Why can’t I be a great leader?

Well you can! When I was asked to validate a top end, (by which I mean expensive) management-training programme I was told to sit quietly at the back and evaluate. No problem. So the trainer said: “OK who are the great leaders in history?” After a brainstorm the delegates all decide that “Winston Churchill and Richard Branson” top the list. Then the trainer asks: “So what are the attributes that made them great?” Next brainstorm of attributes, plucked from the air, such as “inspirational,” “humble,” “great orator,” “rule-breaker,” etc, etc. Then the ultimate in stupid questions: “How can we get those attributes?” Well I can’t take any more, so I jump up and say:

We can’t: it’s not possible or desirable. The Latin root of the word ‘education’ is ‘e-ducato,’ which means ‘leading out.’ So rather than fill your head with someone else’s nonsense or trying to be like that person over there, bring out the best leader in you.

You see we are all OK, with all our little foibles and idiosyncrasies, trying to do our best. Sure we can be better, but we need to become better versions of ourselves and not try to be like someone else: we would do that so badly as it would not come naturally to us. Management training course tend not to lead to better performing managers. Training is a passive term, ie something that is done to us. The active term is development, which occurs after training (or indeed in most cases without it). Development is working on something day after day, getting feedback, learning from mistakes seeing how other people do (and don’t do) things and assessing if that can help us.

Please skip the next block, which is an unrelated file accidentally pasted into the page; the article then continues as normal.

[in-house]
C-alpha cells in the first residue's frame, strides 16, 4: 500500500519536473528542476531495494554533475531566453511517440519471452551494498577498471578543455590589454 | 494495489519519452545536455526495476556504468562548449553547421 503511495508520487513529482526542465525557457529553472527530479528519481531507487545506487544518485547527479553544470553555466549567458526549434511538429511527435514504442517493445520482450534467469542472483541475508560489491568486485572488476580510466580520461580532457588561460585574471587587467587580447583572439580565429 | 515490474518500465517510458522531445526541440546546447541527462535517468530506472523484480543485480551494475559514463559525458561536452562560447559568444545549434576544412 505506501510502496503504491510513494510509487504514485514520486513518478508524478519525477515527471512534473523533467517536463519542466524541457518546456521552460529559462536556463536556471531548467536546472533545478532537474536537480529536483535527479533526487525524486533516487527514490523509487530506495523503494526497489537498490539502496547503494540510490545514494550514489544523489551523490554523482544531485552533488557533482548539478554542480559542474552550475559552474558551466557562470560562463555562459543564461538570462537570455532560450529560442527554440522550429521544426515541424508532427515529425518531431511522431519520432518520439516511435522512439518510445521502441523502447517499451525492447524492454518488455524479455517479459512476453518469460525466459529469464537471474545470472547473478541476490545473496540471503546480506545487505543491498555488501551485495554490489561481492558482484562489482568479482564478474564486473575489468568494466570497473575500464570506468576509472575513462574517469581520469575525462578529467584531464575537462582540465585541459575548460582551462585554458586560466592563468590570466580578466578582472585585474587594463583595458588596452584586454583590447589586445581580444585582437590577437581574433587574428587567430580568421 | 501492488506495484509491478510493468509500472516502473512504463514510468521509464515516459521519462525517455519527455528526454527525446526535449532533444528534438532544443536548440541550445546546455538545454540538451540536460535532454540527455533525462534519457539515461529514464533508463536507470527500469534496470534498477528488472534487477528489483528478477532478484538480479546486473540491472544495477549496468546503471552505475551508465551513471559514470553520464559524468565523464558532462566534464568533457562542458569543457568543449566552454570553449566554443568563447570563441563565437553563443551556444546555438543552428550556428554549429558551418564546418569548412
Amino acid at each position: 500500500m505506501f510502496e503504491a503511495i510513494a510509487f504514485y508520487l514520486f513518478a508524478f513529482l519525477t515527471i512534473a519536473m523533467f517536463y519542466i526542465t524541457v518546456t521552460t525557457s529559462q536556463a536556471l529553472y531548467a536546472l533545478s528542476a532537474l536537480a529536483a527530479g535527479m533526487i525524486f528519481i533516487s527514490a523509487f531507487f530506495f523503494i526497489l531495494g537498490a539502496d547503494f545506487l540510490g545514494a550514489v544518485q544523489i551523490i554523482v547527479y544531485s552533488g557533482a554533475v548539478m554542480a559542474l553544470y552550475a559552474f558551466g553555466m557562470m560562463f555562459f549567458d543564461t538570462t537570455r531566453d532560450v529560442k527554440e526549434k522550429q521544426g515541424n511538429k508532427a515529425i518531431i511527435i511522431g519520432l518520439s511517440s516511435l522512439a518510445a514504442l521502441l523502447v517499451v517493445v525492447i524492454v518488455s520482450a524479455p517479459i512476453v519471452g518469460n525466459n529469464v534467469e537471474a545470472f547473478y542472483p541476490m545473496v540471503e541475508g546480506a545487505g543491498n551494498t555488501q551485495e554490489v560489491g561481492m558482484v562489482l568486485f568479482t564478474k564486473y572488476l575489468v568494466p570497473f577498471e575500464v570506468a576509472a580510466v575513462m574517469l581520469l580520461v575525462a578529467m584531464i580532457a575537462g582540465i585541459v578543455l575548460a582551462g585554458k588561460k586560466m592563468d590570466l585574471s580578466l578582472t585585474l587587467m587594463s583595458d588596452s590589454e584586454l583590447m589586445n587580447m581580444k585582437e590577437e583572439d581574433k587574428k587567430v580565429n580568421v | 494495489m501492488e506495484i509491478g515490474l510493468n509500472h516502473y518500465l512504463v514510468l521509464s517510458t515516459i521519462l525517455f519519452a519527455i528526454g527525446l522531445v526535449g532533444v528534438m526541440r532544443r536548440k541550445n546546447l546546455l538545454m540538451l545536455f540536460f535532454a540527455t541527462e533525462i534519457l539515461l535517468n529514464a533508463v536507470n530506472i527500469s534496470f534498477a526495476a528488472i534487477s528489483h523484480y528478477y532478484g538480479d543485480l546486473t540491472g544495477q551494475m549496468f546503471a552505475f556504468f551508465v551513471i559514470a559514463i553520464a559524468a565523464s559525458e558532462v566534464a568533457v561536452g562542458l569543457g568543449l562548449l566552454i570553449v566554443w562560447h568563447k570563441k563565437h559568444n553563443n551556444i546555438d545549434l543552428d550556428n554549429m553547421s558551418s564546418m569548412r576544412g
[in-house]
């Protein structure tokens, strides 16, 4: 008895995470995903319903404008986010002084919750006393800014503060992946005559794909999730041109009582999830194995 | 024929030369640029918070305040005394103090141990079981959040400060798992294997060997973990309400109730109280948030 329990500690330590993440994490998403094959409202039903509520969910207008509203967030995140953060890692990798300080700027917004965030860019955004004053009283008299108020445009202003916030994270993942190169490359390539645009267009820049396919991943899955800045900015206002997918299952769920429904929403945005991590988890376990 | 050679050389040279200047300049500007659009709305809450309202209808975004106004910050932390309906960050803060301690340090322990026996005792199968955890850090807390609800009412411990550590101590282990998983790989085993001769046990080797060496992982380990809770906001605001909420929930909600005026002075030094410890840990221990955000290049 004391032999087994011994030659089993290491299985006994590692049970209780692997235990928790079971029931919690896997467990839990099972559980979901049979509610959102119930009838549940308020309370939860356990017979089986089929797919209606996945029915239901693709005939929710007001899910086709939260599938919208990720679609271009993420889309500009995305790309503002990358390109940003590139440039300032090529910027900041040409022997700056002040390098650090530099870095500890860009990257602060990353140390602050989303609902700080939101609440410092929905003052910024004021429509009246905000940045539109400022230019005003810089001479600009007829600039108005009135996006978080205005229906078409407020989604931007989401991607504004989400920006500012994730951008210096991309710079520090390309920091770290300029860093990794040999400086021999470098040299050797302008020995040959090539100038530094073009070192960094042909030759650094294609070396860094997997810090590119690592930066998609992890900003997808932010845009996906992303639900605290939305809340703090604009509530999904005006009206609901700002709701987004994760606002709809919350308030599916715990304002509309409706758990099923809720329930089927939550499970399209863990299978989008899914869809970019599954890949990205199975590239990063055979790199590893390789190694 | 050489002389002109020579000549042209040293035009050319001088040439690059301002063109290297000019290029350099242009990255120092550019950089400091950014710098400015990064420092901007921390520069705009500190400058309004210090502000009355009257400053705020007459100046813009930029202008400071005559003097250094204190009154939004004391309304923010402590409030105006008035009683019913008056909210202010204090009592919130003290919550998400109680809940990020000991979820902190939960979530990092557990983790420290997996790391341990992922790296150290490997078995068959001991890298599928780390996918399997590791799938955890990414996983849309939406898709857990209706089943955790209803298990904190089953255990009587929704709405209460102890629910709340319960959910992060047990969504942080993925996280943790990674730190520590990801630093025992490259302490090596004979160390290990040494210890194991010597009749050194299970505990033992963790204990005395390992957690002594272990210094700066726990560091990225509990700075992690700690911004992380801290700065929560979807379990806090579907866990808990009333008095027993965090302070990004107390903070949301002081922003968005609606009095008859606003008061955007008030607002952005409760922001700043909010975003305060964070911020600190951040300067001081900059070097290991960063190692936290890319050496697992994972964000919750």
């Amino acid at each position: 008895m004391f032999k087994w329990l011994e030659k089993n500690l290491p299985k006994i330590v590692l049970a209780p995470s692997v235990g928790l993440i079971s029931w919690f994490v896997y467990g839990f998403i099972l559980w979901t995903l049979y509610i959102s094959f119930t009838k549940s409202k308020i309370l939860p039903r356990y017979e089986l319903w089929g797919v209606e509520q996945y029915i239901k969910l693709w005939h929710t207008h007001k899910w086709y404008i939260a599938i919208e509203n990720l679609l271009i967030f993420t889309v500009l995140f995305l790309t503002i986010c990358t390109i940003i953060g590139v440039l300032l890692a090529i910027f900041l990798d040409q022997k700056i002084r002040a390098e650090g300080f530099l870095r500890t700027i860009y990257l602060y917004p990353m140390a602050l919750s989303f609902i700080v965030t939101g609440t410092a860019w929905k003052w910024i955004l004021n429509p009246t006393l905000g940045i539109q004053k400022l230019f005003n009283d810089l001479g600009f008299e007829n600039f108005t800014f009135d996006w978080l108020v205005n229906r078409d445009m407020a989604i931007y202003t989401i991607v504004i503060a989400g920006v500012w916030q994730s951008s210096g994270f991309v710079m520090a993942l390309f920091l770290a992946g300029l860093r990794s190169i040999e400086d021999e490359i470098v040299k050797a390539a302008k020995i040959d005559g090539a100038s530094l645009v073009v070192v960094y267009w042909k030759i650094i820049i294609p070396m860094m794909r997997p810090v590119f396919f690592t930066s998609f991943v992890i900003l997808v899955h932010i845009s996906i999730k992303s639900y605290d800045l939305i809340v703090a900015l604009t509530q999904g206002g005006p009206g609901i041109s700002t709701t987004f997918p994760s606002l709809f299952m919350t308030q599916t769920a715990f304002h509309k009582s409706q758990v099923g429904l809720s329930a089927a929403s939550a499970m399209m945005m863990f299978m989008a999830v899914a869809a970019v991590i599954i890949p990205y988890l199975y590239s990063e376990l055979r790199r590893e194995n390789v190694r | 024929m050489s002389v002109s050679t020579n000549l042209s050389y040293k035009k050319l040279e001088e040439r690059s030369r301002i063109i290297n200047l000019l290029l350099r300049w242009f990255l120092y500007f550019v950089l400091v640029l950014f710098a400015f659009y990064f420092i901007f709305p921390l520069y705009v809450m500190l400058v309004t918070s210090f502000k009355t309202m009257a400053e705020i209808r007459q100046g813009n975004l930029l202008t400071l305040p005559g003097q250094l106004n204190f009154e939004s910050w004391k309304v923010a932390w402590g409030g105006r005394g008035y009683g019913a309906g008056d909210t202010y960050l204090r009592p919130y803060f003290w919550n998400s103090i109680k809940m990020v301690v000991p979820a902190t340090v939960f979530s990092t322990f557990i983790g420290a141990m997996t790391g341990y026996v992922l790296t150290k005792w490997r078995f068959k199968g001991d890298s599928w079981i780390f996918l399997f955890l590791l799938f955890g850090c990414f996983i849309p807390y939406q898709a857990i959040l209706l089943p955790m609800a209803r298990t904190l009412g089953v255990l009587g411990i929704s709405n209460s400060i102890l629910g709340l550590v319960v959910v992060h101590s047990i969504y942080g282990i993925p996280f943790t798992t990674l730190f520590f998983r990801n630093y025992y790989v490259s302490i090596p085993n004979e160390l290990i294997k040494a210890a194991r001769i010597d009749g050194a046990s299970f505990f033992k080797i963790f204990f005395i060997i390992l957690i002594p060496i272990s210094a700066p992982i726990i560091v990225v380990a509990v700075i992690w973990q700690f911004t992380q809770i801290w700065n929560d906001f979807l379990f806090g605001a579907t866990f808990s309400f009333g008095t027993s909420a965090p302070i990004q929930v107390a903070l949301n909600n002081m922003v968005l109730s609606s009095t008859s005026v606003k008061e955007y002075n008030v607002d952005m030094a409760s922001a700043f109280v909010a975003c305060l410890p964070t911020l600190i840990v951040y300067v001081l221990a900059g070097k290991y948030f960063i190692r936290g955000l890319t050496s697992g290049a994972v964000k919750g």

So can you be a great leader? Yes! Will you achieve that through attending courses or trying to be like him or her? Probably not! Development is more subtle than that and starts with you: not him or her!

Photo credit: 12F102 Lion 103 at Taronga Zoo Sydney by Kieran Palmer

Summary
Why can’t I be a great leader?
So can you be a great leader? Yes! Will you achieve that through attending courses or trying to be like him or her? Probably not! Development is more subtle than that and starts with you: not him or her!
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